The sunshine state is set to ban plastic microbeads, polystyrene packing peanuts and plastic-stemmed cotton buds by 1 September 2023 as part of a five-year roadmap to phase out harmful, single-use plastics.
Meaghan Scanlon, Environment Minister, said the mass release of lighter-than-air balloons will also be banned next year, while new minimum standards will be introduced for heavy plastic bags requiring them to be tested for reusability and the ability to be recycled once they’ve reached the end of their lifespan.
The roadmap comes off the back of new survey results, which showed 91 per cent of Queenslanders backed further bans on single-use plastics, as well as consultation with peak retail and environment groups.
“Single-use plastics are problematic, and Queenslanders have made it clear they want to give more of them the punt,” Scanlon said, kicking off Plastic Free July.
“They don’t breakdown, they fill up our dumps and they kill wildlife.”
The Palaszczuk Government phased out single-use lightweight shopping bags in 2018 and in 2021 banned a number of single-use plastics food products such as straws, stirrers, cutlery, plates, unenclosed bowls, and expanded polystyrene (EPS) takeaway containers and EPS cups.
“It’s great to see so many businesses already taking voluntary measures and going beyond our bans, and it is time to support those voluntary commitments and strengthen our actions in the fight against plastic pollution.
“Our roadmap will phase out other problematic single-use plastics over the next five years, including the aim to phase out disposable coffee cups and lids following work with other states and territories.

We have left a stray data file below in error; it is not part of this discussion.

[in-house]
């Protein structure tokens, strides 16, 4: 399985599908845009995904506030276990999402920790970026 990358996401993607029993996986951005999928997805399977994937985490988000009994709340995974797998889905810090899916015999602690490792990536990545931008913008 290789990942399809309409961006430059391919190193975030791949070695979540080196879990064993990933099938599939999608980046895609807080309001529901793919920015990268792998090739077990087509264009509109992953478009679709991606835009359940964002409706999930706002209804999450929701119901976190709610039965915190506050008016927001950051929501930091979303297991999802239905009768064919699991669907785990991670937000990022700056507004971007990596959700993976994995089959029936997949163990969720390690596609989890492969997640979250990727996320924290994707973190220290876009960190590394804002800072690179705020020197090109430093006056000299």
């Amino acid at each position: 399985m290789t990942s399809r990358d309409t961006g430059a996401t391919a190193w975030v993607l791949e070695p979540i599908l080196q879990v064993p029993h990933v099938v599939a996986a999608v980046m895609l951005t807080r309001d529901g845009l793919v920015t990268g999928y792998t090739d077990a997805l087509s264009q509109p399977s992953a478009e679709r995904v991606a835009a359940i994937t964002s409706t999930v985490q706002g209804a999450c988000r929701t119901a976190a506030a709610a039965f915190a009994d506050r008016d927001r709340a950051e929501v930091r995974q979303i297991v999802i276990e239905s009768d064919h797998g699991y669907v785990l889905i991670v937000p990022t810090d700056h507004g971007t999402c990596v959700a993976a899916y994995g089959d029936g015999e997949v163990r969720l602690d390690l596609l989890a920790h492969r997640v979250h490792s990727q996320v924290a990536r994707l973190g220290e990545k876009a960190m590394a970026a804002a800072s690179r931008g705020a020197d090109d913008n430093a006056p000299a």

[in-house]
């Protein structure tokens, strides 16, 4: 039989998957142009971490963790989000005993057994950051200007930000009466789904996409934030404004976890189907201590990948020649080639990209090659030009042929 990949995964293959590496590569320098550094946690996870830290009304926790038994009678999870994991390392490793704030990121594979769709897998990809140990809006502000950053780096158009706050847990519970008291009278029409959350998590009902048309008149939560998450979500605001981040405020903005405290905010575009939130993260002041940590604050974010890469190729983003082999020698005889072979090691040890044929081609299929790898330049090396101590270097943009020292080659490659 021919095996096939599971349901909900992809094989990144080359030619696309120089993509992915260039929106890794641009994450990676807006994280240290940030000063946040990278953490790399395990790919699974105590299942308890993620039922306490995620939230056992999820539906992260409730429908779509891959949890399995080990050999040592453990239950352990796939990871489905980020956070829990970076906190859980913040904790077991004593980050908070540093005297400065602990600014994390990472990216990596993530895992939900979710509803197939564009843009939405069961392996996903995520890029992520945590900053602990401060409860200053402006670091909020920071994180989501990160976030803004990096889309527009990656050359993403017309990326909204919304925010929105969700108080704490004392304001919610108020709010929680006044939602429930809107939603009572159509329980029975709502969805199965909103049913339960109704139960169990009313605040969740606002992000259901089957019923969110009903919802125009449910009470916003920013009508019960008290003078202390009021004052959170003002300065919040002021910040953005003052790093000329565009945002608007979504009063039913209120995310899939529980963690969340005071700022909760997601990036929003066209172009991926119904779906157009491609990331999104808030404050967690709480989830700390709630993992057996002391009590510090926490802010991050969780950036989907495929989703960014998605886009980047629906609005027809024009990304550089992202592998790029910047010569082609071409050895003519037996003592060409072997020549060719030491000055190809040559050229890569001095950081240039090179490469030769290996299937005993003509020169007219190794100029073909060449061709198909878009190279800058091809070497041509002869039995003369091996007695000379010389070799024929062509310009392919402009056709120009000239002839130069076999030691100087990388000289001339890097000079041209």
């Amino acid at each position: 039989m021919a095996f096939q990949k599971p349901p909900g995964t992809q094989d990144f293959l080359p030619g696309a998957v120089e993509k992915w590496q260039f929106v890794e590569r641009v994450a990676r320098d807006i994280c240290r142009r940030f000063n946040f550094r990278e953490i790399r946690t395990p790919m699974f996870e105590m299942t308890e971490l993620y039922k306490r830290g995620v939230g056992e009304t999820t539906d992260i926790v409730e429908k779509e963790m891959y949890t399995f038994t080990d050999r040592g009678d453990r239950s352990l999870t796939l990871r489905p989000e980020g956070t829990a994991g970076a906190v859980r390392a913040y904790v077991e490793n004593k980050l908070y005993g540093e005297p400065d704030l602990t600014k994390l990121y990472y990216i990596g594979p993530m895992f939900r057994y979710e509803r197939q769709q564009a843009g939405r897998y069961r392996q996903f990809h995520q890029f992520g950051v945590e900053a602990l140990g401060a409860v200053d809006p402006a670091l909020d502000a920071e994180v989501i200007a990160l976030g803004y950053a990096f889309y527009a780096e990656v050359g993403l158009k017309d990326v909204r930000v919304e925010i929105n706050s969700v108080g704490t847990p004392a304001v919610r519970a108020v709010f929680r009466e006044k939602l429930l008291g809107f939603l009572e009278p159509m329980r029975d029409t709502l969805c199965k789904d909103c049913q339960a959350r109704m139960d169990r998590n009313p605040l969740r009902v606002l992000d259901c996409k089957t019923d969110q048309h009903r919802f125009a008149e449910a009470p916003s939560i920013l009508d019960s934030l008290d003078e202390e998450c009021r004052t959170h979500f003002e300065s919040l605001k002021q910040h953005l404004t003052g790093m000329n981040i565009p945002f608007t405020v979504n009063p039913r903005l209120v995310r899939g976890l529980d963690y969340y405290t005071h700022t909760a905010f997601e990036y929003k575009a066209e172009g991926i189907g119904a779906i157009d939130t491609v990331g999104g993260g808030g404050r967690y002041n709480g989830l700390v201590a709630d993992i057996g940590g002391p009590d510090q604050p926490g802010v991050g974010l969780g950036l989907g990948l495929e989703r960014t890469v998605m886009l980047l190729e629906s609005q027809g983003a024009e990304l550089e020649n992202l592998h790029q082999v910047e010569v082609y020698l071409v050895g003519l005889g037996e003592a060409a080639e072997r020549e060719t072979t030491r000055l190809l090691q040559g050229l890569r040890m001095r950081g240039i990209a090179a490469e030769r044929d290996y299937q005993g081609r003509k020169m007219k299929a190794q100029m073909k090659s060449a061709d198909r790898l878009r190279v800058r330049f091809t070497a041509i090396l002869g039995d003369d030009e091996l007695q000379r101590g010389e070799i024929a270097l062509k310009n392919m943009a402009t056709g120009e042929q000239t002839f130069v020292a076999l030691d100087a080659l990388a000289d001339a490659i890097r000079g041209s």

“We will continue to work with retailers, community groups and suppliers so they have the alternative products in place. That’ll begin with getting to work straight away on replacements for coffee cups through an Innovation Challenge – with further details to be announced soon – to get Queensland businesses working on the alternatives we need.”
Scanlon said together with the roadmap, the government would continue working to reduce single-use plastics and prevent plastic pollution.
“We will continue to deliver and support initiatives to address problematic plastic pollution including ongoing support for the Plastic Free Places Program which assists businesses in regional Queensland to eliminate six key single-use plastic items,” she said.
“We will also continue to support the highly successful Container Refund Scheme which, by creating an incentive to collect and return beverage containers – including plastic containers – helps put the circular economy into practice.”
View the proposed five-year roadmap: here.